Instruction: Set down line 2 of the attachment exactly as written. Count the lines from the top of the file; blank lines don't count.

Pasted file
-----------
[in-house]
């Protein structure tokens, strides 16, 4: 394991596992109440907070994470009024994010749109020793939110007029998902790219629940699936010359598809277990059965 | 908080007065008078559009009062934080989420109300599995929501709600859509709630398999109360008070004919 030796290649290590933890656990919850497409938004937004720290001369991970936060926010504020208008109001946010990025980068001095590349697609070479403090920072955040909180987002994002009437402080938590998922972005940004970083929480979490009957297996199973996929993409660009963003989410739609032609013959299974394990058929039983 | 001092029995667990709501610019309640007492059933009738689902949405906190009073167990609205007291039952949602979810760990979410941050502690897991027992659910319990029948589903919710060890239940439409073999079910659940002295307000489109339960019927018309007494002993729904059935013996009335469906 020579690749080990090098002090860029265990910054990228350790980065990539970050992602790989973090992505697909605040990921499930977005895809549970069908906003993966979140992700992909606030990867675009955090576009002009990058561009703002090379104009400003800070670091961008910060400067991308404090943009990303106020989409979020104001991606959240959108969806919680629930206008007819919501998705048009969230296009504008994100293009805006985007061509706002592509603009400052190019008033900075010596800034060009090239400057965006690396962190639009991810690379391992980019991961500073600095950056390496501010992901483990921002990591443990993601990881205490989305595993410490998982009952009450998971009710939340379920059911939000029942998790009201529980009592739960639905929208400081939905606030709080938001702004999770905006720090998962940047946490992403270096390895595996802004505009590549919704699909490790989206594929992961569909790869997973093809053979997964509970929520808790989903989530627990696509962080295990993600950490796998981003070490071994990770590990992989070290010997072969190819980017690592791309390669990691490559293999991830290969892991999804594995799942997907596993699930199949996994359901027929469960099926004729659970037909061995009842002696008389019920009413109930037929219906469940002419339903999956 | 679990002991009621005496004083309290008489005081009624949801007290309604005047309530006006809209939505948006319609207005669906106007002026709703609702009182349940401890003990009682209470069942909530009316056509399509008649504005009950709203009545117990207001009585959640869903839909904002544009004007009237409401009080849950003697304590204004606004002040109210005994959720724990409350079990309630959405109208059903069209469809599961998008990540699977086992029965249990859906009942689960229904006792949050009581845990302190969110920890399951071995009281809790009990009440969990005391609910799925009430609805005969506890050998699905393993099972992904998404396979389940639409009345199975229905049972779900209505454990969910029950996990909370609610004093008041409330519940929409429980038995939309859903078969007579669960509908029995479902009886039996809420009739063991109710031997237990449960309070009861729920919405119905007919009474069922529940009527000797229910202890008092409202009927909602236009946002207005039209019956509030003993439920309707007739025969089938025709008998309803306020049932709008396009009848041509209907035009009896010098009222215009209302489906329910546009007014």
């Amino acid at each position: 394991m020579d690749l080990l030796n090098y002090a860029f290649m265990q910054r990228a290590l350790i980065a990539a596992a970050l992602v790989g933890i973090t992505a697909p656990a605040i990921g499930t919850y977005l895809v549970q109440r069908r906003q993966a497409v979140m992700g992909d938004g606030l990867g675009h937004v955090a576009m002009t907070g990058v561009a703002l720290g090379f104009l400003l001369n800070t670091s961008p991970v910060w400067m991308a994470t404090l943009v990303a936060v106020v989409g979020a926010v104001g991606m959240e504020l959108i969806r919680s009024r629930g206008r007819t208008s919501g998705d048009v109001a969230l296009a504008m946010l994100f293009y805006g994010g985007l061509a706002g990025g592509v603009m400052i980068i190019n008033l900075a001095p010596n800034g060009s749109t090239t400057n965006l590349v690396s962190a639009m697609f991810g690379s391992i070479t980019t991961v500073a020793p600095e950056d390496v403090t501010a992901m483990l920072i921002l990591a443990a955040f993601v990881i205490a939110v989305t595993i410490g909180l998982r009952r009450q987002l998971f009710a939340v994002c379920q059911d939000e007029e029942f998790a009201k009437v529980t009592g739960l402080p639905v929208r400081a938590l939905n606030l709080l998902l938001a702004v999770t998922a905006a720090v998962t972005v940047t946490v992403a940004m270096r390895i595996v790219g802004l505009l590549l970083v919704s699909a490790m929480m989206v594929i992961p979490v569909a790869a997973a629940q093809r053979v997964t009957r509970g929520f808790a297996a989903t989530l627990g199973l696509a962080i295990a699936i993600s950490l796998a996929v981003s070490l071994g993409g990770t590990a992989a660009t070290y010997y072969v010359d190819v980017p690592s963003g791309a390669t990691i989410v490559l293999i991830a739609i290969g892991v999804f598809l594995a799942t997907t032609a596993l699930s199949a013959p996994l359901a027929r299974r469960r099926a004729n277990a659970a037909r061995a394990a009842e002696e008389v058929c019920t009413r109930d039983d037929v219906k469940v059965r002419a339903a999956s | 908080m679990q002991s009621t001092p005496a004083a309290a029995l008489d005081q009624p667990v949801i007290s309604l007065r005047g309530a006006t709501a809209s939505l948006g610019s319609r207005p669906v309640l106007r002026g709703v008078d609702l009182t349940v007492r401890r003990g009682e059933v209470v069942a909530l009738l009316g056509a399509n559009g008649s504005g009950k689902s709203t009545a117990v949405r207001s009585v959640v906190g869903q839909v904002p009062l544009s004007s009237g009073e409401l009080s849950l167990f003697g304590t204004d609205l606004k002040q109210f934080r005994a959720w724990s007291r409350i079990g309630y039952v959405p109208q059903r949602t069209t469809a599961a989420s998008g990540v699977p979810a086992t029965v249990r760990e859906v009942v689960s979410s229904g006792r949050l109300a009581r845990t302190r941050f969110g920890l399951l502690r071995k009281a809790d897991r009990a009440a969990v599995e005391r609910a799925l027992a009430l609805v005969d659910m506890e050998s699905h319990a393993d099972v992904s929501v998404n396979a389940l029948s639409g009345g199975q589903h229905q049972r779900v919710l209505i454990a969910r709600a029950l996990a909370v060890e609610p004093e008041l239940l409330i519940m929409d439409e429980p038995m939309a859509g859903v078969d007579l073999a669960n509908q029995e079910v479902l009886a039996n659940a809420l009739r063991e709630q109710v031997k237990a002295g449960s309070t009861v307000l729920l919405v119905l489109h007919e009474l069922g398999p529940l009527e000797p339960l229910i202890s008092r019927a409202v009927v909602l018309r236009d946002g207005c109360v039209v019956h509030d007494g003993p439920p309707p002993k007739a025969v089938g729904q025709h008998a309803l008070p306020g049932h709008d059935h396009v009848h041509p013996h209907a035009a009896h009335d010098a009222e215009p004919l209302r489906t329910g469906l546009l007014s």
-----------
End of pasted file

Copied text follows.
């Protein structure tokens, strides 16, 4: 394991596992109440907070994470009024994010749109020793939110007029998902790219629940699936010359598809277990059965 | 908080007065008078559009009062934080989420109300599995929501709600859509709630398999109360008070004919 030796290649290590933890656990919850497409938004937004720290001369991970936060926010504020208008109001946010990025980068001095590349697609070479403090920072955040909180987002994002009437402080938590998922972005940004970083929480979490009957297996199973996929993409660009963003989410739609032609013959299974394990058929039983 | 001092029995667990709501610019309640007492059933009738689902949405906190009073167990609205007291039952949602979810760990979410941050502690897991027992659910319990029948589903919710060890239940439409073999079910659940002295307000489109339960019927018309007494002993729904059935013996009335469906 020579690749080990090098002090860029265990910054990228350790980065990539970050992602790989973090992505697909605040990921499930977005895809549970069908906003993966979140992700992909606030990867675009955090576009002009990058561009703002090379104009400003800070670091961008910060400067991308404090943009990303106020989409979020104001991606959240959108969806919680629930206008007819919501998705048009969230296009504008994100293009805006985007061509706002592509603009400052190019008033900075010596800034060009090239400057965006690396962190639009991810690379391992980019991961500073600095950056390496501010992901483990921002990591443990993601990881205490989305595993410490998982009952009450998971009710939340379920059911939000029942998790009201529980009592739960639905929208400081939905606030709080938001702004999770905006720090998962940047946490992403270096390895595996802004505009590549919704699909490790989206594929992961569909790869997973093809053979997964509970929520808790989903989530627990696509962080295990993600950490796998981003070490071994990770590990992989070290010997072969190819980017690592791309390669990691490559293999991830290969892991999804594995799942997907596993699930199949996994359901027929469960099926004729659970037909061995009842002696008389019920009413109930037929219906469940002419339903999956 | 679990002991009621005496004083309290008489005081009624949801007290309604005047309530006006809209939505948006319609207005669906106007002026709703609702009182349940401890003990009682209470069942909530009316056509399509008649504005009950709203009545117990207001009585959640869903839909904002544009004007009237409401009080849950003697304590204004606004002040109210005994959720724990409350079990309630959405109208059903069209469809599961998008990540699977086992029965249990859906009942689960229904006792949050009581845990302190969110920890399951071995009281809790009990009440969990005391609910799925009430609805005969506890050998699905393993099972992904998404396979389940639409009345199975229905049972779900209505454990969910029950996990909370609610004093008041409330519940929409429980038995939309859903078969007579669960509908029995479902009886039996809420009739063991109710031997237990449960309070009861729920919405119905007919009474069922529940009527000797229910202890008092409202009927909602236009946002207005039209019956509030003993439920309707007739025969089938025709008998309803306020049932709008396009009848041509209907035009009896010098009222215009209302489906329910546009007014």